On 28 Nov., 00:03, William Hughes <wpihug...@gmail.com> wrote: > On Nov 27, 5:17 pm, WM <mueck...@rz.fh-augsburg.de> wrote:> On 27 Nov., 21:48, William Hughes <wpihug...@gmail.com> wrote: > > <snip> > > > > > but that does not mean that all > > > > positions are unoccupied: > > > > But this is not what I am saying. > > This is an important point. Clearly "each n in |N has > property P" does not mean "all n in |N have property P" > if we assume that "all n in |N" might not exist. > However from "each n in |N has property P" we can > conclude that no n in |N has property (not P).
But even this seemingly innocent conclusion can lead to contradictions. Compare the sequence: > > 01. > > 0.1 > > 010.1 > > 01.01 > > 0101.01 > > 010.101 > > 01010.101 > > 0101.0101 > > ... No term has more digits left than right. This includes, according to analysis (potential infinity = always finite although not limited), the limit. > > > > Compare > > > > Each natural number >1 is either prime or composite. > > > The set of natural numbers >1 that are neither prime > > > nor composite is empty. > > > Yes, but here we have a property that is a property of the set like: > > Every natural number is a natural number. > > Induction works for any property P. E.g Each natural number > is a natural number can be proved by induction. > > 1 is a natural number. > If n is a natural number n+1 is a natural number > Each n in |N is a natural number.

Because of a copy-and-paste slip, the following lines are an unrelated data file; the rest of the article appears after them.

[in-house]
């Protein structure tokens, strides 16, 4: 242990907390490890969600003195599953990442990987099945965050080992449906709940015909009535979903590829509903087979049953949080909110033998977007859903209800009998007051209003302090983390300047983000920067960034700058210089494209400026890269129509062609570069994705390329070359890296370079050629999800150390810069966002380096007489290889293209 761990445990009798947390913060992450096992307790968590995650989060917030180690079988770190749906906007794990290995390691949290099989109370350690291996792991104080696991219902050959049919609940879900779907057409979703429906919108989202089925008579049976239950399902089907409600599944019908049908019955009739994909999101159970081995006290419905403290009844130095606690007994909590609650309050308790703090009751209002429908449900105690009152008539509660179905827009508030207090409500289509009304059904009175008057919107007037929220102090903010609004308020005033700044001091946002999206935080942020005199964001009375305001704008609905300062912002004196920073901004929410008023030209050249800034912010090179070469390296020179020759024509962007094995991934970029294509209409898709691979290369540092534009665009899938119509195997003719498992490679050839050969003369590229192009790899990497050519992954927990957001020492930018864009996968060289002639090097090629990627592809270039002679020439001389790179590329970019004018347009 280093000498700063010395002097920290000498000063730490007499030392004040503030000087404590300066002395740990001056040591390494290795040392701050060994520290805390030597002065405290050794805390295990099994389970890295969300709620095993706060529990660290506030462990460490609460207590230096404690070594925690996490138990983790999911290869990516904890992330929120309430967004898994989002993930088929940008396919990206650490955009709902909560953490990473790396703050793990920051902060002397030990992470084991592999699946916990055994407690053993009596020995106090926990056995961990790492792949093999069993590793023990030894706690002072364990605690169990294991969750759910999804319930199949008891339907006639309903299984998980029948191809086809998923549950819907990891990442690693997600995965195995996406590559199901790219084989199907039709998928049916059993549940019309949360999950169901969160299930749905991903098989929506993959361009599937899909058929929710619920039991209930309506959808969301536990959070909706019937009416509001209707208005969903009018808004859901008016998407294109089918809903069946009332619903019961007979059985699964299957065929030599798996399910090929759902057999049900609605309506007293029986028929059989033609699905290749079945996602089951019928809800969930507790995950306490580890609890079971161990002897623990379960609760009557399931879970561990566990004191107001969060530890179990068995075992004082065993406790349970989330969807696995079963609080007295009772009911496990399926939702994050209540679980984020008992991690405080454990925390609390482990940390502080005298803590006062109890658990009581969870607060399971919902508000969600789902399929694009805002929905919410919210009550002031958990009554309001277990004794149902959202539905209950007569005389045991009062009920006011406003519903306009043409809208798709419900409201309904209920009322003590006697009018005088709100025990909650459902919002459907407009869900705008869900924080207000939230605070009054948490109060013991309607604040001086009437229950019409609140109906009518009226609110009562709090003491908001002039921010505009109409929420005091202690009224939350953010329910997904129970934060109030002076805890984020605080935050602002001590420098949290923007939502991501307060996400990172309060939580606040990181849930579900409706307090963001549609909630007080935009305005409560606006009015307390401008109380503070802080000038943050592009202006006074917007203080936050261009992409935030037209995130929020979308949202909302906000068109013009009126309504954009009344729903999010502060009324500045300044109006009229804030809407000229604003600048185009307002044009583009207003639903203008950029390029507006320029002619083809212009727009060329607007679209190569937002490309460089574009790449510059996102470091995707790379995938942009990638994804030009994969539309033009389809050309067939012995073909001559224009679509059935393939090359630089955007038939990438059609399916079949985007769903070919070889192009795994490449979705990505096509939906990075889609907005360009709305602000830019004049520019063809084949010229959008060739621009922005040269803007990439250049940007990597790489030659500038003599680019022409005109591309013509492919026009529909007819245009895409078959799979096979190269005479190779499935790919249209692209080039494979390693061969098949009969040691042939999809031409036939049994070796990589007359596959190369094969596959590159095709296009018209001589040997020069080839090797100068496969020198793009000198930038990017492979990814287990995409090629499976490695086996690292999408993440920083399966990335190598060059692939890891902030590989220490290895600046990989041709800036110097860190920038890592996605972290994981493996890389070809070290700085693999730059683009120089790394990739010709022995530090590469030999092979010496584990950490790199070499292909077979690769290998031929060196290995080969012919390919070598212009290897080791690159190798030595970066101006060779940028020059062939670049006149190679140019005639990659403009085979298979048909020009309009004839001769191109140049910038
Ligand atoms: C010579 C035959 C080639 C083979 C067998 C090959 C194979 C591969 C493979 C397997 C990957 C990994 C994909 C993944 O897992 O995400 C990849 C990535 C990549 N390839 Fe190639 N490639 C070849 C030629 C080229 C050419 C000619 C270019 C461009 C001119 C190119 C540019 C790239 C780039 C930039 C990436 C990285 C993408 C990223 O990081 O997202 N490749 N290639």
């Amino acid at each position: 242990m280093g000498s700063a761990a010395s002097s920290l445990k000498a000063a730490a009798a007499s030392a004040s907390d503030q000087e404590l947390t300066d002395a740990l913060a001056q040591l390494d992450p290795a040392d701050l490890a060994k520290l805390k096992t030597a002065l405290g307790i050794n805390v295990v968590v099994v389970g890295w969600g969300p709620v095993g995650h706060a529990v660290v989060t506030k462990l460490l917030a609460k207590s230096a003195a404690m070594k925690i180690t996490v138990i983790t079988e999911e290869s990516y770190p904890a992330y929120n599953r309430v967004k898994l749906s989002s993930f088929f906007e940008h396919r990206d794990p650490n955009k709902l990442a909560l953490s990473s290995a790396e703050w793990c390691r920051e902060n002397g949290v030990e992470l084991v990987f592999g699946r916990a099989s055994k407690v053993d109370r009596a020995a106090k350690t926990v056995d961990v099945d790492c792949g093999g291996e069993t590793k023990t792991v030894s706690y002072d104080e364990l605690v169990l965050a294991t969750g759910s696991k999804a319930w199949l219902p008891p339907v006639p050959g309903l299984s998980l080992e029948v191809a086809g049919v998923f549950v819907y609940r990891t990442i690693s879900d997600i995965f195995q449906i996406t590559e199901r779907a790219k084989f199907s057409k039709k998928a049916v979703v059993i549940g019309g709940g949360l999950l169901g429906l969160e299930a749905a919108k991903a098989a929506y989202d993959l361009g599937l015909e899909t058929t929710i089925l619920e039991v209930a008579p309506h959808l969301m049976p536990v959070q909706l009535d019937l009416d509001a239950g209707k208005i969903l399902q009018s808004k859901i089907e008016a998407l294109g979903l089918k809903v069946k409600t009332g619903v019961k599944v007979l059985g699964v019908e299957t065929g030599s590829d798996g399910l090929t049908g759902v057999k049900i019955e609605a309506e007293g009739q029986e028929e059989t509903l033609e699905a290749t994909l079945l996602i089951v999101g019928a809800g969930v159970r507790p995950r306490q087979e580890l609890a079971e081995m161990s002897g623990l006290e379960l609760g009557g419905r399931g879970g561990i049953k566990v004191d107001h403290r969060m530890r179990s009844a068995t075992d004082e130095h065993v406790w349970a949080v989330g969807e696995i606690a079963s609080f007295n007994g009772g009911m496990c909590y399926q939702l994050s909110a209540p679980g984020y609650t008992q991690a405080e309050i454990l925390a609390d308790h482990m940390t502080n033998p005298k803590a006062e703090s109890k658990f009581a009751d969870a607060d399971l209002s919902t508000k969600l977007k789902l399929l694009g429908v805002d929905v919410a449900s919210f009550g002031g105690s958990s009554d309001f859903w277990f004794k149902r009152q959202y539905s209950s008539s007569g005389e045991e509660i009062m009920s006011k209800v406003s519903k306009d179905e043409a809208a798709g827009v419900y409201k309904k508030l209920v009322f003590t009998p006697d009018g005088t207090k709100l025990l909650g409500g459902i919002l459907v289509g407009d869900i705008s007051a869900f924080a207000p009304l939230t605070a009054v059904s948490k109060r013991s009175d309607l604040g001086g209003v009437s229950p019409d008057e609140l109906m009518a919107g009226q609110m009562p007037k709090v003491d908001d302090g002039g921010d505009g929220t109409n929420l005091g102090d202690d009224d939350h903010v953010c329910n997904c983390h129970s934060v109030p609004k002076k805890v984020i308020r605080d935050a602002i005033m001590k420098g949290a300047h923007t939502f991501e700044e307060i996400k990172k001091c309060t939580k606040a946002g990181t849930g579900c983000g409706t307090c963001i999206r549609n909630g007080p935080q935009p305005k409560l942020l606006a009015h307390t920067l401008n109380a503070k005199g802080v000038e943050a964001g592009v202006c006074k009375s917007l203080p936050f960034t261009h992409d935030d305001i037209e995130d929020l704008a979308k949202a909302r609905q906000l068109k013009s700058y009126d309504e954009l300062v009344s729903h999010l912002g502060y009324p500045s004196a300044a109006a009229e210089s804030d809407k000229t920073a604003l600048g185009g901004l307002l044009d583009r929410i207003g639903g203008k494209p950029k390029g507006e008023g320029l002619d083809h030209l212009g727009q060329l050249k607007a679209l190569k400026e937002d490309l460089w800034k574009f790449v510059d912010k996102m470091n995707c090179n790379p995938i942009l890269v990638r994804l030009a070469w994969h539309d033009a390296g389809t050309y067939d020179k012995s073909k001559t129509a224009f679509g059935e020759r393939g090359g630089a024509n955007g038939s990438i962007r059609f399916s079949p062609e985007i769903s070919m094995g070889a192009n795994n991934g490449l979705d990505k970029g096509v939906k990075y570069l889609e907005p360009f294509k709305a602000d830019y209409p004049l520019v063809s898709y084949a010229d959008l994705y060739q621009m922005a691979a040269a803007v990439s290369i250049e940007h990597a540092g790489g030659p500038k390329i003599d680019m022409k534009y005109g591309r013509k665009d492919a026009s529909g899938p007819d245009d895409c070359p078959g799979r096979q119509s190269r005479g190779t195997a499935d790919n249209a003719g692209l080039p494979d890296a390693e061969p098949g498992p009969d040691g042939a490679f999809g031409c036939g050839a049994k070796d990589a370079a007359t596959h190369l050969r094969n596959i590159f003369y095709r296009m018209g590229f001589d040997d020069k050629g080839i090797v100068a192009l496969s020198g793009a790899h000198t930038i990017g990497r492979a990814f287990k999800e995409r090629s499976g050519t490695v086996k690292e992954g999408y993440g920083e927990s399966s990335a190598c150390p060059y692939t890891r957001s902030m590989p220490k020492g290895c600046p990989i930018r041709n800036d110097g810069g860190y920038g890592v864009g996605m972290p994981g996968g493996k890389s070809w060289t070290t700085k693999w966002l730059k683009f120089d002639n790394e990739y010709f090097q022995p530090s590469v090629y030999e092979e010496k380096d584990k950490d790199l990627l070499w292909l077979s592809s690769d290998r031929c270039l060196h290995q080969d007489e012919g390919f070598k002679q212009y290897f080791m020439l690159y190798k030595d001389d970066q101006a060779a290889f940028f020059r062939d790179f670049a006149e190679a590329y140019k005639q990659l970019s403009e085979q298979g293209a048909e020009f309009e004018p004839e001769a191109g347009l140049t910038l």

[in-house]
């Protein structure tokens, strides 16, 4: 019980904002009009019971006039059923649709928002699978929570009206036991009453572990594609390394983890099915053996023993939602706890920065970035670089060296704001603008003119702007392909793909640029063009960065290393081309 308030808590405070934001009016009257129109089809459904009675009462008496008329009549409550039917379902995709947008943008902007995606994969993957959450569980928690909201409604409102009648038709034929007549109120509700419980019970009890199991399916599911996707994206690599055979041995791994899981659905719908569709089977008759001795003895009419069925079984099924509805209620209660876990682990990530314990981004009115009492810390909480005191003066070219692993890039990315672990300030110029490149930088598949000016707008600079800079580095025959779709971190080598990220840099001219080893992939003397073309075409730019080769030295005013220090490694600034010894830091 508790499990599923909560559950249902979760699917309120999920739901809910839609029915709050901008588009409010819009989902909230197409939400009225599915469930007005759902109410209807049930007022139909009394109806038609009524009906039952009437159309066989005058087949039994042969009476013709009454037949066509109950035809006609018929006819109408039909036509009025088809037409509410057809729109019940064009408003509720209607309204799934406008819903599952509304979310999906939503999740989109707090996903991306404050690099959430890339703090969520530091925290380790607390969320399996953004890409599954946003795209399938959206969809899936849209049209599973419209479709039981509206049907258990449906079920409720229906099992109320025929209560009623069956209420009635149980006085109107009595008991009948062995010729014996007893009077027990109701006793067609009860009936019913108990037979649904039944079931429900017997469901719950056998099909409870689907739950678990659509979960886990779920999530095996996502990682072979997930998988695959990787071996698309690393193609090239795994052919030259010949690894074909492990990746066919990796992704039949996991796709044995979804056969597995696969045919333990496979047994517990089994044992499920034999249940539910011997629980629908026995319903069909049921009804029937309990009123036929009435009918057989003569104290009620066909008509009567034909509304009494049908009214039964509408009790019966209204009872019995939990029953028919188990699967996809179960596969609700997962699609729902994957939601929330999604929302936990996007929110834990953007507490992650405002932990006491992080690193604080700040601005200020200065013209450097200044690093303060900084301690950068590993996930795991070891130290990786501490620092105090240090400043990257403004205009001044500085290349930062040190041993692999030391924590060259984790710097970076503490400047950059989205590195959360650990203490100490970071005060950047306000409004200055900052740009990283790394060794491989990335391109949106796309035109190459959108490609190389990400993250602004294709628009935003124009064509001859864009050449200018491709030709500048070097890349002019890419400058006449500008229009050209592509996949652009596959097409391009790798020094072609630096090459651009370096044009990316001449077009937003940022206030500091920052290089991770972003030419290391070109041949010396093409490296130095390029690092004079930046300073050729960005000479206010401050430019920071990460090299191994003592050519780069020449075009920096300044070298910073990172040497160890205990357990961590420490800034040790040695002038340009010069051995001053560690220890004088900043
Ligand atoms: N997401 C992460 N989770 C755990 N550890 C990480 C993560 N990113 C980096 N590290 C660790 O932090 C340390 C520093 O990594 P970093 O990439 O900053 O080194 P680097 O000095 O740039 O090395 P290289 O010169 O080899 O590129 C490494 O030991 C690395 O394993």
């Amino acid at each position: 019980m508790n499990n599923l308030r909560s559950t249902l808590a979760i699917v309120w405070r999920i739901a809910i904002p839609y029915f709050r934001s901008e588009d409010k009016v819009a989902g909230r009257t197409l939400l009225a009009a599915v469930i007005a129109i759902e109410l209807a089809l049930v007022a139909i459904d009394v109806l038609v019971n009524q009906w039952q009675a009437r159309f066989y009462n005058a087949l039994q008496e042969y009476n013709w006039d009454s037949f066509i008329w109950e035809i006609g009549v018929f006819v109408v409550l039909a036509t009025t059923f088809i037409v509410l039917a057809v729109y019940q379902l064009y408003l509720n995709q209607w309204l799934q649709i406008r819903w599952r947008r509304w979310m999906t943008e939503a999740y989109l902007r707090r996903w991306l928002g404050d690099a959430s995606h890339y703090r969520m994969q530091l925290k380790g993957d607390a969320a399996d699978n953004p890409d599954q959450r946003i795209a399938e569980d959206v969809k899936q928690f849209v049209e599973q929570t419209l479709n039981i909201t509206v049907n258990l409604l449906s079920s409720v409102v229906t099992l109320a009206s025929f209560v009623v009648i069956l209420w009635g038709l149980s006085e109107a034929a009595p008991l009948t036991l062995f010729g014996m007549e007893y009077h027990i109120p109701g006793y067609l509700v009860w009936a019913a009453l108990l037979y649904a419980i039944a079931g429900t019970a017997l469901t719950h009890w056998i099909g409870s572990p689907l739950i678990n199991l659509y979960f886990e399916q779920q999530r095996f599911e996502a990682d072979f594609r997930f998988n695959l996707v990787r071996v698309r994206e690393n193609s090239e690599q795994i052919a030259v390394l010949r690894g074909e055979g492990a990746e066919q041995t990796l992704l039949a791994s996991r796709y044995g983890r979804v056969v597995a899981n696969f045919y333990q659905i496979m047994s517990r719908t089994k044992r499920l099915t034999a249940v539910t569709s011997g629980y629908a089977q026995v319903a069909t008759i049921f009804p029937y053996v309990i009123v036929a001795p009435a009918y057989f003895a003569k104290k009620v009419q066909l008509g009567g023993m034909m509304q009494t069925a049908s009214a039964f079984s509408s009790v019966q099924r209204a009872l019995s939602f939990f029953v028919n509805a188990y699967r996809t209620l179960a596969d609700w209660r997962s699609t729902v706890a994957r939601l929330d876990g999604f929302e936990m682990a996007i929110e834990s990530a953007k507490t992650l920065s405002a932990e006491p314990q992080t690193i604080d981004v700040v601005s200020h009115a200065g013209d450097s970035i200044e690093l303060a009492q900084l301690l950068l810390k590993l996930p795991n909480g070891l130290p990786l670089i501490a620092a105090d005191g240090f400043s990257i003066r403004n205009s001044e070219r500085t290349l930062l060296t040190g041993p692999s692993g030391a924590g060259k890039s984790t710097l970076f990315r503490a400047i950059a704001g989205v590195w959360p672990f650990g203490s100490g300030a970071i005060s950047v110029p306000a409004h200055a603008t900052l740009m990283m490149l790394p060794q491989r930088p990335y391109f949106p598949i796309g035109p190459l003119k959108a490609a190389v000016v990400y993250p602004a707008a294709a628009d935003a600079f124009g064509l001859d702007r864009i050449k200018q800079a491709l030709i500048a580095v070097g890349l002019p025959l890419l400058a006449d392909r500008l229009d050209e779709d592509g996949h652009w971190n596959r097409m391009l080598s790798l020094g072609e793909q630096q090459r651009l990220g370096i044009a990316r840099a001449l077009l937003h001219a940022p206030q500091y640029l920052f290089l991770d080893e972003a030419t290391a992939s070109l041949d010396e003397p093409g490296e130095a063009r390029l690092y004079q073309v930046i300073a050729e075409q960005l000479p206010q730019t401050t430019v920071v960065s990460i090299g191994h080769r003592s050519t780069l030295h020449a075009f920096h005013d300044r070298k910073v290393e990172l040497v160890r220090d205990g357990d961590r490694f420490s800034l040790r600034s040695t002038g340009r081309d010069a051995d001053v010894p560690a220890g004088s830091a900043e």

Induction proves also: Every set of natural numbers is finite. Why do you overlook this simple proof? > > One gets the same "contradictions" if one uses potential > infinity rather than actual infinity.
No. Only by actual infinity one is forced to accept that the limit of my sequence has no digits (neither 1 nor 0) left of the point and thus is less than 1.